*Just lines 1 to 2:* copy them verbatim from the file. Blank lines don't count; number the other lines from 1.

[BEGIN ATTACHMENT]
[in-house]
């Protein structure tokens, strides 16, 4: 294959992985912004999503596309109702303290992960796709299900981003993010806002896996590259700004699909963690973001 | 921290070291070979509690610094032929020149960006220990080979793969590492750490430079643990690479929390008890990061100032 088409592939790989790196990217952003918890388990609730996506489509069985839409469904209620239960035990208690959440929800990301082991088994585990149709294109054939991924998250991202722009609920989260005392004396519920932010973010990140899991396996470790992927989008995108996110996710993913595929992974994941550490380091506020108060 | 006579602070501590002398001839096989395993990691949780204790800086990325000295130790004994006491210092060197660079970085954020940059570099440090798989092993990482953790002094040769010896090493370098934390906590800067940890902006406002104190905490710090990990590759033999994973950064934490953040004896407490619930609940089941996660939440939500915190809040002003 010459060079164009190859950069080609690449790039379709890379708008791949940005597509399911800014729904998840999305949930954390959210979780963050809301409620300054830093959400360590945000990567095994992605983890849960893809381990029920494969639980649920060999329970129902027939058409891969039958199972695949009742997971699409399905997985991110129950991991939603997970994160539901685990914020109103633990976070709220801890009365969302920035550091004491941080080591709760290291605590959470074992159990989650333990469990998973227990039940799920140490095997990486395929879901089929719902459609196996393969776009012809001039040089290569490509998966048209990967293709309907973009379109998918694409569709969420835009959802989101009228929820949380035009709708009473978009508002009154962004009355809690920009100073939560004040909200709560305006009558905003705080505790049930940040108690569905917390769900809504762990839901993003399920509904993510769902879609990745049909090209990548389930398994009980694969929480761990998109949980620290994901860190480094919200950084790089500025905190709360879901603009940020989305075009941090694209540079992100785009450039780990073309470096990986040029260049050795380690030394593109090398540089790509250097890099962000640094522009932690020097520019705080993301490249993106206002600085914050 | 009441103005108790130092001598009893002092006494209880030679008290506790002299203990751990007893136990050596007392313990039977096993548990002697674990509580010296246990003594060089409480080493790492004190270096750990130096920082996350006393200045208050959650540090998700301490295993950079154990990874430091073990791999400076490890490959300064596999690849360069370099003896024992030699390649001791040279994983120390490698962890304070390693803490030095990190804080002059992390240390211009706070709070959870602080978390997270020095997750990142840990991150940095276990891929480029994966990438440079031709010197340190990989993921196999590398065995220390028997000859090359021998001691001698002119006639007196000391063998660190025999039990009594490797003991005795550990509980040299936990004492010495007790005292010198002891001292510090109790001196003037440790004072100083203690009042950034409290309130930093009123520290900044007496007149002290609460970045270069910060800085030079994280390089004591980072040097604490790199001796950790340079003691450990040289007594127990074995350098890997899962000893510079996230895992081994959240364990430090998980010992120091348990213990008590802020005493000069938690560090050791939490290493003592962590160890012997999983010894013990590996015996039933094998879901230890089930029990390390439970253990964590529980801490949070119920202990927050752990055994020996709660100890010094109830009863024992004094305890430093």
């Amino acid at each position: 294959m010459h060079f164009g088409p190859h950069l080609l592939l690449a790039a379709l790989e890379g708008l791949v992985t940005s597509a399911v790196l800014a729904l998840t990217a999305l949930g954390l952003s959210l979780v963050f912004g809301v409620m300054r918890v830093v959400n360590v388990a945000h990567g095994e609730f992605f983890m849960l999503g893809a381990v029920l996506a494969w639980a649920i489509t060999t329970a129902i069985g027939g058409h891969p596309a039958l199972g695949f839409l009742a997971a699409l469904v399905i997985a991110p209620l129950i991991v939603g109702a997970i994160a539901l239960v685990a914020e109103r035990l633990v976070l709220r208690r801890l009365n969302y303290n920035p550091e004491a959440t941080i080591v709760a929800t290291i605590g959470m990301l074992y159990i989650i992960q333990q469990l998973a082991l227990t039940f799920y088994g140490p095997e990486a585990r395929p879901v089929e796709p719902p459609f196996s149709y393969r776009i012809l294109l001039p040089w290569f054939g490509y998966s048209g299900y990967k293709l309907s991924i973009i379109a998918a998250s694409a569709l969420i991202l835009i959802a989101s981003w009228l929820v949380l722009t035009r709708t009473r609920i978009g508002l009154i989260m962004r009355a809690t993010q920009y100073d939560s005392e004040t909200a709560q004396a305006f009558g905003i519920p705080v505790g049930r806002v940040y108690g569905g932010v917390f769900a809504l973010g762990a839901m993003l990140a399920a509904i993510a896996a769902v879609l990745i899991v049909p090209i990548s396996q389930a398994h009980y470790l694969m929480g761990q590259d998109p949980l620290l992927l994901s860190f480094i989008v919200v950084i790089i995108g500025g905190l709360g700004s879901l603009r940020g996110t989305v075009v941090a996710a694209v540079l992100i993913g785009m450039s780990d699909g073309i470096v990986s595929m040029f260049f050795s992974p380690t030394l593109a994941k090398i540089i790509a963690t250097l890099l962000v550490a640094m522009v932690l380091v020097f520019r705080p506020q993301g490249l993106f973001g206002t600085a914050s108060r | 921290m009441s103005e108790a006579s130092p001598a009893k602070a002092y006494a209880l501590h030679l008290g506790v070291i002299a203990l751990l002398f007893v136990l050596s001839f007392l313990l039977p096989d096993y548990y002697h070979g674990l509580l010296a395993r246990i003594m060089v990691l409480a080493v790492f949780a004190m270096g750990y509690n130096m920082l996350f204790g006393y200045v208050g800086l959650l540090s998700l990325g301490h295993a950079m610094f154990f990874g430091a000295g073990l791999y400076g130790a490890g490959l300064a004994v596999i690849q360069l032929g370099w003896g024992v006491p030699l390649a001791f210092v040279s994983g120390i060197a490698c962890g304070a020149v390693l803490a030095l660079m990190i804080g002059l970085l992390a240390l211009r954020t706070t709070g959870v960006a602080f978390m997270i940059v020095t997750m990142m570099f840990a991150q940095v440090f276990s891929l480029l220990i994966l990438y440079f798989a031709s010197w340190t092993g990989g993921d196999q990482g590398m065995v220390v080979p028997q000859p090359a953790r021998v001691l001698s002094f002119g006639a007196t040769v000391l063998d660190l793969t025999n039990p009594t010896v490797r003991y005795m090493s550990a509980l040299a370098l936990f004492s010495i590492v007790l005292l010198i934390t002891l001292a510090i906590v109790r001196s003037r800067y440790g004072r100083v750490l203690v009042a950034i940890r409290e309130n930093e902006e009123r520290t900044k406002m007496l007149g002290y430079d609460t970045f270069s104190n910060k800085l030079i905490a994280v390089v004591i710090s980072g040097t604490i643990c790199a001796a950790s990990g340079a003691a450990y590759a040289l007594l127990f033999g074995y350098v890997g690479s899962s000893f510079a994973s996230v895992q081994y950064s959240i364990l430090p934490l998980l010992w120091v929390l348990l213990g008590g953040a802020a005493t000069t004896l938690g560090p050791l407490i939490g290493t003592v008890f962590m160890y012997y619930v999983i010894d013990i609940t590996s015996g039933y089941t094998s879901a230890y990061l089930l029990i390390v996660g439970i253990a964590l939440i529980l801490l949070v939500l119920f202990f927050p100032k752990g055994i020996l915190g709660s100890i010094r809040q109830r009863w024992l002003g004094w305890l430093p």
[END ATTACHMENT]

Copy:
[in-house]
């Protein structure tokens, strides 16, 4: 294959992985912004999503596309109702303290992960796709299900981003993010806002896996590259700004699909963690973001 | 921290070291070979509690610094032929020149960006220990080979793969590492750490430079643990690479929390008890990061100032 088409592939790989790196990217952003918890388990609730996506489509069985839409469904209620239960035990208690959440929800990301082991088994585990149709294109054939991924998250991202722009609920989260005392004396519920932010973010990140899991396996470790992927989008995108996110996710993913595929992974994941550490380091506020108060 | 006579602070501590002398001839096989395993990691949780204790800086990325000295130790004994006491210092060197660079970085954020940059570099440090798989092993990482953790002094040769010896090493370098934390906590800067940890902006406002104190905490710090990990590759033999994973950064934490953040004896407490619930609940089941996660939440939500915190809040002003 010459060079164009190859950069080609690449790039379709890379708008791949940005597509399911800014729904998840999305949930954390959210979780963050809301409620300054830093959400360590945000990567095994992605983890849960893809381990029920494969639980649920060999329970129902027939058409891969039958199972695949009742997971699409399905997985991110129950991991939603997970994160539901685990914020109103633990976070709220801890009365969302920035550091004491941080080591709760290291605590959470074992159990989650333990469990998973227990039940799920140490095997990486395929879901089929719902459609196996393969776009012809001039040089290569490509998966048209990967293709309907973009379109998918694409569709969420835009959802989101009228929820949380035009709708009473978009508002009154962004009355809690920009100073939560004040909200709560305006009558905003705080505790049930940040108690569905917390769900809504762990839901993003399920509904993510769902879609990745049909090209990548389930398994009980694969929480761990998109949980620290994901860190480094919200950084790089500025905190709360879901603009940020989305075009941090694209540079992100785009450039780990073309470096990986040029260049050795380690030394593109090398540089790509250097890099962000640094522009932690020097520019705080993301490249993106206002600085914050 | 009441103005108790130092001598009893002092006494209880030679008290506790002299203990751990007893136990050596007392313990039977096993548990002697674990509580010296246990003594060089409480080493790492004190270096750990130096920082996350006393200045208050959650540090998700301490295993950079154990990874430091073990791999400076490890490959300064596999690849360069370099003896024992030699390649001791040279994983120390490698962890304070390693803490030095990190804080002059992390240390211009706070709070959870602080978390997270020095997750990142840990991150940095276990891929480029994966990438440079031709010197340190990989993921196999590398065995220390028997000859090359021998001691001698002119006639007196000391063998660190025999039990009594490797003991005795550990509980040299936990004492010495007790005292010198002891001292510090109790001196003037440790004072100083203690009042950034409290309130930093009123520290900044007496007149002290609460970045270069910060800085030079994280390089004591980072040097604490790199001796950790340079003691450990040289007594127990074995350098890997899962000893510079996230895992081994959240364990430090998980010992120091348990213990008590802020005493000069938690560090050791939490290493003592962590160890012997999983010894013990590996015996039933094998879901230890089930029990390390439970253990964590529980801490949070119920202990927050752990055994020996709660100890010094109830009863024992004094305890430093």